Public Works to Consider Speed Humps on West 17th

17th Locust
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Cost Would Be $13,800 to Implement Humps

MARSHFIELD, WI (OnFocus) – City Engineer Tom Turchi is scheduled to present at Tuesday’s Board of Public Works meeting in response to speeding concerns on West 17th Street.

A five year crash review revealed three reportable crashes.

  • 2018/7/11 – Sideswipe with a parked vehicle.
  • 2018/4/3 – Single vehicle and a street sign.
  • 2017/3/12 – Vehicle backing out of a driveway into a parked vehicle.

City staff has received complaints throughout the city from residents concerned about excessive speeding and presently uses several methods to assist with these complaints (see OnFocus’ dangerous intersections poll here):

  • Radar Speed Sign – this provides immediate feedback to encourage drivers to slow down. These signs are moved to different locations throughout the City to address complaints and reportedly help reduce the average traffic speed by 10 to 20% while in place.
  • Flashing Beacons & RRFB’s – these provide a warning to drivers about pedestrians and
    school speed zones.
  • Increased enforcement – this method provides an immediate reduction in speeding due to the financial repercussions to those who are speeding. This method does wane after
    enforcement is moved to other locations within the community.
  • Additional Speed Limit Signs – although additional signs reaffirm the posted speed limit it is unsure if there is any additional benefit of adding signs.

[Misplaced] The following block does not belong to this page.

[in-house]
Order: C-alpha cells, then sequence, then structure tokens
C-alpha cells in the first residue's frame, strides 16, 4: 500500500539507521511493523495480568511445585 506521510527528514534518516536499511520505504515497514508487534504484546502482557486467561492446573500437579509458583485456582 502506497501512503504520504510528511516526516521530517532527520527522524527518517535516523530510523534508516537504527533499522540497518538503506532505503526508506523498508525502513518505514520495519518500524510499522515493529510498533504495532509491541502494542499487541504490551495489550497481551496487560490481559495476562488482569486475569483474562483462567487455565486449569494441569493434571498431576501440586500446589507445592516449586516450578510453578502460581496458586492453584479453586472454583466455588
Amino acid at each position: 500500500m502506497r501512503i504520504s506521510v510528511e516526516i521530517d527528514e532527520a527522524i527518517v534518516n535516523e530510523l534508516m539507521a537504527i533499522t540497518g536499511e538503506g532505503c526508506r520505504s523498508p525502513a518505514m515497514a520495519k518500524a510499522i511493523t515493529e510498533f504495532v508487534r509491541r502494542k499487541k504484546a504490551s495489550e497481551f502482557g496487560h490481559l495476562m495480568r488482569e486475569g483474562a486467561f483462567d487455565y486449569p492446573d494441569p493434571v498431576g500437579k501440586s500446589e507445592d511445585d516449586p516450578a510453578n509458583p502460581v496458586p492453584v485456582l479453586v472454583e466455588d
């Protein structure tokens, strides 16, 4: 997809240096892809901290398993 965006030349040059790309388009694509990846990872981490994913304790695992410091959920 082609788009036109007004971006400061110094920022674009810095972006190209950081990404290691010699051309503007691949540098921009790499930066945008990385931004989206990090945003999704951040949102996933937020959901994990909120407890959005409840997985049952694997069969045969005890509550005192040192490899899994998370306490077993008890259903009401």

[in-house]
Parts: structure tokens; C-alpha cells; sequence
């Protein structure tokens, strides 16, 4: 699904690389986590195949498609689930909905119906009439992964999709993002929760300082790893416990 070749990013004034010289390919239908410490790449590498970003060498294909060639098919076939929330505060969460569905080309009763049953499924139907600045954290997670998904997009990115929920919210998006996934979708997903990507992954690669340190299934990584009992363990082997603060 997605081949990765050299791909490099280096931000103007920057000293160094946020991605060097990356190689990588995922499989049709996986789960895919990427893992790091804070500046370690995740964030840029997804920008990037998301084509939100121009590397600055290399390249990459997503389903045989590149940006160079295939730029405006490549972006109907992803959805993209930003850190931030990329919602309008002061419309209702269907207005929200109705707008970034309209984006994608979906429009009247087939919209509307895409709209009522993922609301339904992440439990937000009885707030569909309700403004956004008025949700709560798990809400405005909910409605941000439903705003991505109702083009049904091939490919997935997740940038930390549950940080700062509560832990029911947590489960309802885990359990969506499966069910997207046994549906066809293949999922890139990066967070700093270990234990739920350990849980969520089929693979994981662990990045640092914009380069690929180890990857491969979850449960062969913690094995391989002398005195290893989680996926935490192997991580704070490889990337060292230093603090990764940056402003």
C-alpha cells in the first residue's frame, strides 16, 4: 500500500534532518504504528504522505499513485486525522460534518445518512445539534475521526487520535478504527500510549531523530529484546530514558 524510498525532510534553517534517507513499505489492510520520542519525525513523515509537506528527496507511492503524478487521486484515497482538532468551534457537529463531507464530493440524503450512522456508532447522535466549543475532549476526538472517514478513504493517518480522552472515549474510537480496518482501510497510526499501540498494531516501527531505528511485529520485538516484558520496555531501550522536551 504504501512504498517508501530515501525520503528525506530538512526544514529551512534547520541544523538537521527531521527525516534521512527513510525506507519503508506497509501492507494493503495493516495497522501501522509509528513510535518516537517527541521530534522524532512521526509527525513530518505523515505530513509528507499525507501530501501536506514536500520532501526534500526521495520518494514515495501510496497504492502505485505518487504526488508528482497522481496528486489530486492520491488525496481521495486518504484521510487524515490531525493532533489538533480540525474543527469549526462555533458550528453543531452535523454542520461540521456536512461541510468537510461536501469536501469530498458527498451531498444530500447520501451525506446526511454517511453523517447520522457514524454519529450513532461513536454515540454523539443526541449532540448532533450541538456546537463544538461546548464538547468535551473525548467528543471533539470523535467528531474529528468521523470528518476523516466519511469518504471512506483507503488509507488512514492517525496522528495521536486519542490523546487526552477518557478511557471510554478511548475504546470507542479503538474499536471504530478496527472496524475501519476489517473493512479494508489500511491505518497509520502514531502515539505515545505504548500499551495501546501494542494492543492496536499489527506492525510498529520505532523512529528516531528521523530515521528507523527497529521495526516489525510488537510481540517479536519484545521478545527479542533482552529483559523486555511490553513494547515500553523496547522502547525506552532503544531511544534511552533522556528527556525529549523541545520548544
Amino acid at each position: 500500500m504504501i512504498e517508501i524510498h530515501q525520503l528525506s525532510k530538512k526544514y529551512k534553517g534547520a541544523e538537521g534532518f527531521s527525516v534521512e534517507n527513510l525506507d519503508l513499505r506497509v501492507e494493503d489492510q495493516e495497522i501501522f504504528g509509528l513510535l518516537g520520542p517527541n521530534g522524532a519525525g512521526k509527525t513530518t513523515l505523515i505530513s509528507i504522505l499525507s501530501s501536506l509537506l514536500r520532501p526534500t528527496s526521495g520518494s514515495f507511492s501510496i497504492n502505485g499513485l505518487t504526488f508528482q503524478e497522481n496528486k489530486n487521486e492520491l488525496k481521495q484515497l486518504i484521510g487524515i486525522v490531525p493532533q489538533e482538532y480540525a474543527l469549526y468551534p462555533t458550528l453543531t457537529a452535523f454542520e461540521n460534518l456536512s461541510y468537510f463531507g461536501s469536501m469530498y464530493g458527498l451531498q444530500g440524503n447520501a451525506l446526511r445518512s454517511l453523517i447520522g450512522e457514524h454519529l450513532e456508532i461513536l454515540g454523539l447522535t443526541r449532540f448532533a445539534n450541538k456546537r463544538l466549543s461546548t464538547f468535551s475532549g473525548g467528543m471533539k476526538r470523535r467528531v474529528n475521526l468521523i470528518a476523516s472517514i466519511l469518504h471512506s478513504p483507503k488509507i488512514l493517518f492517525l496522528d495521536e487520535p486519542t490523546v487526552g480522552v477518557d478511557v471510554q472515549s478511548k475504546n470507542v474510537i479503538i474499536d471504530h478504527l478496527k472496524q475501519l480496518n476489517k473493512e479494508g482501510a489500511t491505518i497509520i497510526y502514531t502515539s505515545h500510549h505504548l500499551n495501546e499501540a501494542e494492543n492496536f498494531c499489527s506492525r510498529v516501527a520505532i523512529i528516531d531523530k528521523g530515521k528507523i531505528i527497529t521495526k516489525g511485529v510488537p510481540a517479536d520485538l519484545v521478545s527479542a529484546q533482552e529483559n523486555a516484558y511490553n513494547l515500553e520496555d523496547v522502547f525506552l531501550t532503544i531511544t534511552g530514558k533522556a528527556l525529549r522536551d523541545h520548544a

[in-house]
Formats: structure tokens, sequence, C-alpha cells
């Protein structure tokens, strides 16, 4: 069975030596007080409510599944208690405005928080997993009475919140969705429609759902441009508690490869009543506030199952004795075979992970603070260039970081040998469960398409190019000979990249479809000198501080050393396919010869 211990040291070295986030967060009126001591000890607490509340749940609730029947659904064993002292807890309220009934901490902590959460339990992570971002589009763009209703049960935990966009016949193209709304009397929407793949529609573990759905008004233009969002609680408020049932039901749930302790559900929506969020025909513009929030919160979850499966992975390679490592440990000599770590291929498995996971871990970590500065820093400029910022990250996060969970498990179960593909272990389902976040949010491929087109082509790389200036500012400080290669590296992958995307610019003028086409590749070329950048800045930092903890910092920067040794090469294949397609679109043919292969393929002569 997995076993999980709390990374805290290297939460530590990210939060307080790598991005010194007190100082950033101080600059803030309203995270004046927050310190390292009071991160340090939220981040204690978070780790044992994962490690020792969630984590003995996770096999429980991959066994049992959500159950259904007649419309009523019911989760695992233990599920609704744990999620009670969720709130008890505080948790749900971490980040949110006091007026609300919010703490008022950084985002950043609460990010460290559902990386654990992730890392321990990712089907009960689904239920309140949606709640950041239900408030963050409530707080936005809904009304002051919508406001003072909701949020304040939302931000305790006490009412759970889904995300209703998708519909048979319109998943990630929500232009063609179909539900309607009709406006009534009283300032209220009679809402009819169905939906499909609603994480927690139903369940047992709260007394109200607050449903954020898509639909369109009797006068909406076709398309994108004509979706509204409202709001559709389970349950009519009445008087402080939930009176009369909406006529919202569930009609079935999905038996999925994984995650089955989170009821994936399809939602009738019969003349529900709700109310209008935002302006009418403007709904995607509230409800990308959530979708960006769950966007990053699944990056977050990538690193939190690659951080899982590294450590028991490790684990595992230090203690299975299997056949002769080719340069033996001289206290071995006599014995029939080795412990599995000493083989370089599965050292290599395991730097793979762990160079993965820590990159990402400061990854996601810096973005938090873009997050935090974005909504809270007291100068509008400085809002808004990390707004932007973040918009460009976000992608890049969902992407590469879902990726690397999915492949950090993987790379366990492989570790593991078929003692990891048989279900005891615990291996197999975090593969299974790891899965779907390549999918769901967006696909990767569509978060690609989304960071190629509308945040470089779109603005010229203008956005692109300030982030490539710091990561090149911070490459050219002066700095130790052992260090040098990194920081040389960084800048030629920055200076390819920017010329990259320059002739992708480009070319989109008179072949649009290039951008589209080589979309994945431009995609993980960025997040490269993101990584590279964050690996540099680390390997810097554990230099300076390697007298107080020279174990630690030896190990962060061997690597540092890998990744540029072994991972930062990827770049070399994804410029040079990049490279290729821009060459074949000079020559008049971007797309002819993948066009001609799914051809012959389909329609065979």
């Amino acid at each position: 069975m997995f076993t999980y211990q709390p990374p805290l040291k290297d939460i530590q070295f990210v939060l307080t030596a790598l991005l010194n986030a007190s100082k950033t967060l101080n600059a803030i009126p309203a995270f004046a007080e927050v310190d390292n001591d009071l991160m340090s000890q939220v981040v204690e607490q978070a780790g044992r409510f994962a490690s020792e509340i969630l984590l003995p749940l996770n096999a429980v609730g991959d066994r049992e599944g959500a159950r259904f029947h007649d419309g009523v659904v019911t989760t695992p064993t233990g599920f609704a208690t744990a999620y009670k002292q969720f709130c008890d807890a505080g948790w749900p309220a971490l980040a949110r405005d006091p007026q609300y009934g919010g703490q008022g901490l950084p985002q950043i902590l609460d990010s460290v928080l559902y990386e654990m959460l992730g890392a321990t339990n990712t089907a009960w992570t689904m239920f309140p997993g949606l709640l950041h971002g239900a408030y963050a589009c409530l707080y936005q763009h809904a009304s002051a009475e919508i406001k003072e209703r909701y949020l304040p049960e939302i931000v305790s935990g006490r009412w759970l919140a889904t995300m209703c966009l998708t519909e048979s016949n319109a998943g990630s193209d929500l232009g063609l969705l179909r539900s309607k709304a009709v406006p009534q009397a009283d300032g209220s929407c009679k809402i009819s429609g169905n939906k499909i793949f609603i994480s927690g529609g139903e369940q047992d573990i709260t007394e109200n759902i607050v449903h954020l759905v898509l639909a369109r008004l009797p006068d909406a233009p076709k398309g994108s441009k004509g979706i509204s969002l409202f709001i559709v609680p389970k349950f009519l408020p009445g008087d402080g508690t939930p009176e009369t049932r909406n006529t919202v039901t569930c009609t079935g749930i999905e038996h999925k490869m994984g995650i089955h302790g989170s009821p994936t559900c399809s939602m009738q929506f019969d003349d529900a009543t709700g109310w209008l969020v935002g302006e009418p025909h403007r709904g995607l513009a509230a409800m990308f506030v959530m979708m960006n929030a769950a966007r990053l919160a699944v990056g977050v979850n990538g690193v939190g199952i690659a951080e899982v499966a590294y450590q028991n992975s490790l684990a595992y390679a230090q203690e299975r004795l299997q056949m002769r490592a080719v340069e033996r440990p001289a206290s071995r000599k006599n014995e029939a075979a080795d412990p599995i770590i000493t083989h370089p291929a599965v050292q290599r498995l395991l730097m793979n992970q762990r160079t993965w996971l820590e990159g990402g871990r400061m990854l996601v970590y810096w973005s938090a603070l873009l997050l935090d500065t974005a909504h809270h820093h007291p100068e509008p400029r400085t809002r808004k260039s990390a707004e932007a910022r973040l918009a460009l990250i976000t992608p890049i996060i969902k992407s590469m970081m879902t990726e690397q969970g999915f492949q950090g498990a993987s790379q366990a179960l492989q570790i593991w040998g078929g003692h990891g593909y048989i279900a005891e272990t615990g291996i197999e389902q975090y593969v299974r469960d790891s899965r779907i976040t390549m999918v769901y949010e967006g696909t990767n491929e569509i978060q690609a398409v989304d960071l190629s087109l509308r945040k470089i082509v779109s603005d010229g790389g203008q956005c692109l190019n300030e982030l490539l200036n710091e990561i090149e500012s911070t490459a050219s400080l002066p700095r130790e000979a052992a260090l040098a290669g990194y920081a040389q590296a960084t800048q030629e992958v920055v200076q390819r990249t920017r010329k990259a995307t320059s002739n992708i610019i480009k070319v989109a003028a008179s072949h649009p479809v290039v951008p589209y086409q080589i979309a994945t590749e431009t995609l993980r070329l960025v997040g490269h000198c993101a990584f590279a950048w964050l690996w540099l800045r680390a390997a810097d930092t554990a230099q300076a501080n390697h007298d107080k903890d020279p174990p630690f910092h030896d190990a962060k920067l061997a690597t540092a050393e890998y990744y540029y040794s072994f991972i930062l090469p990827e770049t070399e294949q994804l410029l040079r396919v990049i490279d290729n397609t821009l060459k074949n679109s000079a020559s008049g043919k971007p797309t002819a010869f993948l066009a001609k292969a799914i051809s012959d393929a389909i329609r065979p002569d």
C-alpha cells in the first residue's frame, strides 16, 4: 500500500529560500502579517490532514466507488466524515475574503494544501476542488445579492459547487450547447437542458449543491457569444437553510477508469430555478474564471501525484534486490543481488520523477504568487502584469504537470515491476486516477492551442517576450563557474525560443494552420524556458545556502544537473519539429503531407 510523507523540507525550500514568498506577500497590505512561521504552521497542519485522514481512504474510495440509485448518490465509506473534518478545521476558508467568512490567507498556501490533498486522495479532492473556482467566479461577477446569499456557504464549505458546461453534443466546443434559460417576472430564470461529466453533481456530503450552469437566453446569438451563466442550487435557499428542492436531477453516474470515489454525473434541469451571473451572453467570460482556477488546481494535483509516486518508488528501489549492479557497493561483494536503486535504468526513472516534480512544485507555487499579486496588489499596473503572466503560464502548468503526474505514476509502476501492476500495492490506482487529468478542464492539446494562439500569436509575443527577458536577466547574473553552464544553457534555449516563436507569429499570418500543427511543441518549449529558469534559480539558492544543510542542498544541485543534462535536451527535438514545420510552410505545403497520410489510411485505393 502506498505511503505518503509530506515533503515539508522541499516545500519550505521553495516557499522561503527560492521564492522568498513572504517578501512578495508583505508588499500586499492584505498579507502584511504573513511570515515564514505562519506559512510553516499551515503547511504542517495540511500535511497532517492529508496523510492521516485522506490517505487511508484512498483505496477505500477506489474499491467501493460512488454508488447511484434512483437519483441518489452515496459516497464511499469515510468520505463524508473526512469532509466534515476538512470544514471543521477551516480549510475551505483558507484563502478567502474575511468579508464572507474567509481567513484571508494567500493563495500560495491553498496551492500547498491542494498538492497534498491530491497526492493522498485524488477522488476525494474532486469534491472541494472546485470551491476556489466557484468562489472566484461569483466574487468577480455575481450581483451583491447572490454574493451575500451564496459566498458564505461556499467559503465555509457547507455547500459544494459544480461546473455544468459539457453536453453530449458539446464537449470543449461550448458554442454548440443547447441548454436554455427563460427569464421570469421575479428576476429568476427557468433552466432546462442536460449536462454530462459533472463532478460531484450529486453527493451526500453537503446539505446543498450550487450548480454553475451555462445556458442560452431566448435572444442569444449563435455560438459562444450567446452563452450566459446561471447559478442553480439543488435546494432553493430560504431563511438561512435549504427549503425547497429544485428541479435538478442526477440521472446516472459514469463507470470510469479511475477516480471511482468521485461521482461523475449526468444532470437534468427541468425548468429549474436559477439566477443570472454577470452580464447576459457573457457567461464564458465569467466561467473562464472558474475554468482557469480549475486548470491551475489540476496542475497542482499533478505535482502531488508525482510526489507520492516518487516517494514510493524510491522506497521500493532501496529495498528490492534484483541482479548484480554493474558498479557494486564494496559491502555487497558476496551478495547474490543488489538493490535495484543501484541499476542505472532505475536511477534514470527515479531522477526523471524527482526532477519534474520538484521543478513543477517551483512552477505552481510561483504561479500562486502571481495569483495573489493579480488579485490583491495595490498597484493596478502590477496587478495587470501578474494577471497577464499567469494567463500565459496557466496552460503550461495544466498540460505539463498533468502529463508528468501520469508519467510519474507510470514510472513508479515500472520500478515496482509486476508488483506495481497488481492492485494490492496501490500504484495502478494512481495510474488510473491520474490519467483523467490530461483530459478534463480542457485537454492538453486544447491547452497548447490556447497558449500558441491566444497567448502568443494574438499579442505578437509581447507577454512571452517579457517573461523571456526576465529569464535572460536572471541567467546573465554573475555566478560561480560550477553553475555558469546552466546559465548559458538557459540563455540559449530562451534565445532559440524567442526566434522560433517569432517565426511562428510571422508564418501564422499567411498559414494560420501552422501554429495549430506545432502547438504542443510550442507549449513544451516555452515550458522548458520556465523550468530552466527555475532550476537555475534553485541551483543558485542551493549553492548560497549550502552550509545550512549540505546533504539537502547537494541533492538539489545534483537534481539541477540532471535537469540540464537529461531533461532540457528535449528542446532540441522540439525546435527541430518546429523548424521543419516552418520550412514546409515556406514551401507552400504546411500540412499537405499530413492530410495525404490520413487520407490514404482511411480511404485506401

“One traffic calming method that can be used to assist to reduce complaints related to speeding that remains in place 24 hours 7 days a week is a speed hump,” stated Turchi in a City memo. “Speed Humps are rounded, raised areas of pavement that require drivers to reduce their speed in order to maintain comfort and prevent vehicle damage (typically 10 to 20 mph).”

Speed humps are not to be confused with speed bumps (3 to 5 mph), which are taller and less wide, making bumps more jarring for drivers. Humps work best on roads with slower speed limits, and require multiple humps placed in a series, making them ideal for
residential neighborhoods.

“Speed humps should have accompanying signage or pavement markings to warn drivers in advance,” stated Turchi. “Speed humps can reduce the average speed by 20-25% between humps, with an average crash rate reduction of 13%. Cheaper than other measures, speed humps are a highly effective way to reduce speeds in residential neighborhoods.”

Data recovered for traffic volumes study that took place from August 17 – 23 on West 17 shows that in the West location (Balboa to Adams), people drove 26.8 MPH – 11.8 over posted, and in the East location (Adams to Locust), people drove 26.1 MPH – 11.1 over posted.

The speed humps would cost $13,800 to implement on West 17th.

The Board of Public Works is scheduled to meet at 5:30pm on Tuesday, September 6.

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News Desk
Author: News Desk

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